Westwood Works 1903-2003
As would be expected, much discussion, and not a little apprehension, followed the announcement of plans to build a prison on the derelict site in Westfield Road, with a number of counter proposals being put forward. We do not have space to cover this period in any depth, suffice it to say that the demolition and re-building went ahead with surprisingly little impact on the local environment. The fifth anniversary of the opening of HMP Peterborough has passed and grass. trees and flowers are growing where once machine tools turned out components for process machinery that still produces basic needs for people all around the world.
Demolition of the buildings on the Westwood Works to make way for HMP Peterborough began at the beginning of March 2003. Work began at the north end of the site and, almost immediately the preparation for the erection of the prison began.
The Works buildings had all gone by the end of August and the multi-storey office blocks by the end of October.
All that remains of Westwood Works at the end of 2003 are the two-storey Personnel Department building (used as a site office by Interserve), and the Apprentice School and Holdings Company building (acquired by NTL/VirginMedia). The exterior of the Apprentice School is preserved in its original state as it is now a designated Listed Building.
The second photograph from the left in the last row shows one of the huge machines used to crush all of the brick and concrete rubble from the Works and Office buildings so that it could be incorporated into the landscaping. Only metal scrap was removed from the site.
|06/03: Demolition starts at the north end of the site||Experimental Bay||Mid March: The Black Shed stands amid the remains of the Pattern Shop||Mid March: All buildings at the North end of the site have gone||Mid March: Remains of the Steel Stores||20/03: Start of demolition of the Experimental Dept||24/03: Experimental Dept demolition almost complete|
|24/03: Material Centre gone||26/03: Experimental, Fitting Shop North, Materials Store - all gone||End March: Work starts on the original Canteen||A pair of Black Redstarts - a protected species - continued to nest on site despite the noise and dust of demolition||01/04: Work starts on Pre-prep Paint Shop||02/04: Fire started by vandals in the original canteen||08/05: The Paint Shop - Les Sharp's office door|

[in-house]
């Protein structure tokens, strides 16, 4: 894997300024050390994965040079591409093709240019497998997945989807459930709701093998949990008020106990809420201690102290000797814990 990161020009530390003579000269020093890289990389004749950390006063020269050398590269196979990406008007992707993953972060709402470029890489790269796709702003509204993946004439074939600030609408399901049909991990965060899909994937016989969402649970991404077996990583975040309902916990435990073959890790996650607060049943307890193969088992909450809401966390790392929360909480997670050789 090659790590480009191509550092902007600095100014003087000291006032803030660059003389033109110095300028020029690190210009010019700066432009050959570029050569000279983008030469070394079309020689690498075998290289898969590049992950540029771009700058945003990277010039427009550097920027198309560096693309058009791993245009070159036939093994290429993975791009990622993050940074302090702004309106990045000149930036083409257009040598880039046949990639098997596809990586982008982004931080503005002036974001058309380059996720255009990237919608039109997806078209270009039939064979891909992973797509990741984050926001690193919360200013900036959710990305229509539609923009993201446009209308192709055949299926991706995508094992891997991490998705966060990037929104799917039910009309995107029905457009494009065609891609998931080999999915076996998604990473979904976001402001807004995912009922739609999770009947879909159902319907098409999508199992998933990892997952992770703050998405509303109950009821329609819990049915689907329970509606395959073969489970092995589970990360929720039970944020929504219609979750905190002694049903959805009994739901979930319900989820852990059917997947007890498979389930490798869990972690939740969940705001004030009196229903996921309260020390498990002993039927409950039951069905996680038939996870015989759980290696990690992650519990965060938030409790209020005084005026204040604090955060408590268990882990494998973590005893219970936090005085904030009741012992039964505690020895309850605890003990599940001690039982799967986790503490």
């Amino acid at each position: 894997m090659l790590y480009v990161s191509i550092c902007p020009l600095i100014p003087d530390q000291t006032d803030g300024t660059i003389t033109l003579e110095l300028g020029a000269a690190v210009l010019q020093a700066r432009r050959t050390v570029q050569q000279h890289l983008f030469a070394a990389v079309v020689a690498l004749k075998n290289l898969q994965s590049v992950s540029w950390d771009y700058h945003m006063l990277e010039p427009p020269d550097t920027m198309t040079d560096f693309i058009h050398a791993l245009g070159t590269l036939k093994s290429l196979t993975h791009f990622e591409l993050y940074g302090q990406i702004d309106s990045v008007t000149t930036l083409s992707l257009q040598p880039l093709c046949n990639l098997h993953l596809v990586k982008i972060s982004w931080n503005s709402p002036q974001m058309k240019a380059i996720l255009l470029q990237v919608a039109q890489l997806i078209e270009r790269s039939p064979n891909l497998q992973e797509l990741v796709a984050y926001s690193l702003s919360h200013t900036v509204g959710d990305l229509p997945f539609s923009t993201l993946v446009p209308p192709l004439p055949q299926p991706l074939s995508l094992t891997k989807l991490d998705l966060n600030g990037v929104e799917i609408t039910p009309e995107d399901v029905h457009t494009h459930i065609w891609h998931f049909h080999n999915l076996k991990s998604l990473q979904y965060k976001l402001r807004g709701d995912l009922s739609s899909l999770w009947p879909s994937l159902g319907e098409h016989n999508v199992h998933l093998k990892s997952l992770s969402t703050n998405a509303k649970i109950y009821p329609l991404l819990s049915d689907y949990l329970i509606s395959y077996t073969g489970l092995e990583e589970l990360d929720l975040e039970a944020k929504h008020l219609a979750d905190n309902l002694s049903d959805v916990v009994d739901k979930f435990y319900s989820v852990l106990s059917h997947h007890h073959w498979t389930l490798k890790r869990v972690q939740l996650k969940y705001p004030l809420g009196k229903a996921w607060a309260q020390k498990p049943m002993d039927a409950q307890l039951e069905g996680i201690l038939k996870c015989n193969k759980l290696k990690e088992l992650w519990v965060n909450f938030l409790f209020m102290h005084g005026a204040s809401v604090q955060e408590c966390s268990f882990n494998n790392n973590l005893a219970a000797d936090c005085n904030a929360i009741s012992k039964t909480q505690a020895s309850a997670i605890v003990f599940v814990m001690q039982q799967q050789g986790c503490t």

|27/05: All the Plate Shop and L70 bay gone||03/06: Boiler shop chimney ready for demolition||June: The Boiler House chimney comes down||End June: The Machine Shop disappears||Late June: Clearing up||Early July: Remains of the Machine Shop|
|Mid-July: The Machine Shop||Late July: Nearly all gone||End August: Last bay of the Fitting Shop comes down||Early September: The factory has gone - RIP|
|W/e 03/10||W/e 03/10||Cutting from Peterborough Evening Telegraph||Cutting from Peterborough Evening Telegraph||06/10||06/10||06/10|
As a little light relief, this story is included at some length as it indicates the attention paid to the welfare of protected birds in this country.
A tiny, robin-sized bird made the local headlines when it held up the demolition of the Baker Perkins factory buildings. The Black Redstart (Phoenicurus ochruros), a protected species - a rare migrant breeder and scarce passage migrant, with a maximum of 50 pairs breeding in the UK in 1999 - had nested on the site for a number of years and was one of the area’s most important breeding birds. (See photograph in “Demolishing the Factory” above).
Common in urban areas on the Continent it was once confined to mountainous areas. It now shows partiality for docks, gas-works, railway sheds and power stations, this spread being helped by the devastation left by WW2 – bombed sites having many features in common with its ancestral habitat. Although relatively rare in this country, its choice of the derelict Westwood Works for a nest-site is, perhaps, not so surprising.